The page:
A common concern I often hear from business owners and startup entrepreneurs is where the money will come from to fund future growth. For some, that might require outside investors, which in turn can mean giving up partial ownership or control.
But most businesses can grow successfully by using one or a combination of other financing approaches that don’t require major commitments or outside investors.
It starts with understanding the different options, and that alone can be challenging. For example, an American Express survey found that 34 percent of business owners believe – incorrectly – that a business “term loan” (funded immediately for a set term and amount) and a “line of credit” (which you open and tap as needed) are essentially the same. And nearly 40 percent believe it’s a good idea to apply to as many lenders as possible when seeking a loan, when the opposite is true. (Multiple applications can harm your credit rating.)
Here are ways to position your business for all the future funding you’ll need:
• Reinvest your profits. The best source of “venture capital” for an existing business is money you’re already generating. This is “patient” capital that builds value in your business without debt and without giving up shares to others.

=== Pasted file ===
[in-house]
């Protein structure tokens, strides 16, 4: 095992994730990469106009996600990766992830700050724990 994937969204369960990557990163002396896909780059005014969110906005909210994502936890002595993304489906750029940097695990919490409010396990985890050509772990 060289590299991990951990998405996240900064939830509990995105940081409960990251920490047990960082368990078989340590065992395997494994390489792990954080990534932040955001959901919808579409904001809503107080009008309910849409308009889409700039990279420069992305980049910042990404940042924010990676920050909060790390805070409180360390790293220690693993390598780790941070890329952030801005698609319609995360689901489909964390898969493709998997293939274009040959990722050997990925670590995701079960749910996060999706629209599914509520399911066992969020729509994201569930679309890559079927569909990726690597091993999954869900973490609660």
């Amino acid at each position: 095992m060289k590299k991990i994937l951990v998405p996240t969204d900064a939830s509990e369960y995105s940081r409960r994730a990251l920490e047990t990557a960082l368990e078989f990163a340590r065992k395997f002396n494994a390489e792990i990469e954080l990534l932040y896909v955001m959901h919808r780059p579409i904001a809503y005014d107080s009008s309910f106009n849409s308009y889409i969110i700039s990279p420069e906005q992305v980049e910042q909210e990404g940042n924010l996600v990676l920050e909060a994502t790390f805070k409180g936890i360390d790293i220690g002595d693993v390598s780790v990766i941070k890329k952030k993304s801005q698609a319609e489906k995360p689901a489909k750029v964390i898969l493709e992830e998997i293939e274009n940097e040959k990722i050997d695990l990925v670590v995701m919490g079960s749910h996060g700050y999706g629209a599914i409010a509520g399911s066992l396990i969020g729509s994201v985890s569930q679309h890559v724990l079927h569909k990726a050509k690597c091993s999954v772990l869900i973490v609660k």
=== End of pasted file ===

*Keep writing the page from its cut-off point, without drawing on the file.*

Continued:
Many entrepreneurs miss growth opportunities by spending profits in unproductive ways. Others take the opposite extreme, pumping every penny into the business while taking nothing for themselves.
• Tap into trade credit. “Trade credit” is a way to put off payment for goods and services your business purchases from suppliers and vendors. You may find vendors more than willing to sell on credit to a growing business – and even to a startup – if you can strike a long-term deal to buy from them.
And from your perspective, trade credit is also one of the safest forms of business borrowing. Bank debt is dangerous because payments are still due even if sales drop.
PBN is now accepting applications for its newest award program and event for RI & Bristol County to celebrate the Manufacturing Renaissance that is evolving regionally and across the country. The deadline for applications is March 20th.
PBN's annual Book of Lists has been an essential resource for the local business community for almost 30 years. The Book of Lists features a wealth of company rankings from a variety of fields and industries, including banking, health care, real estate, law, hospitality, education, not-for-profits, technology and many more.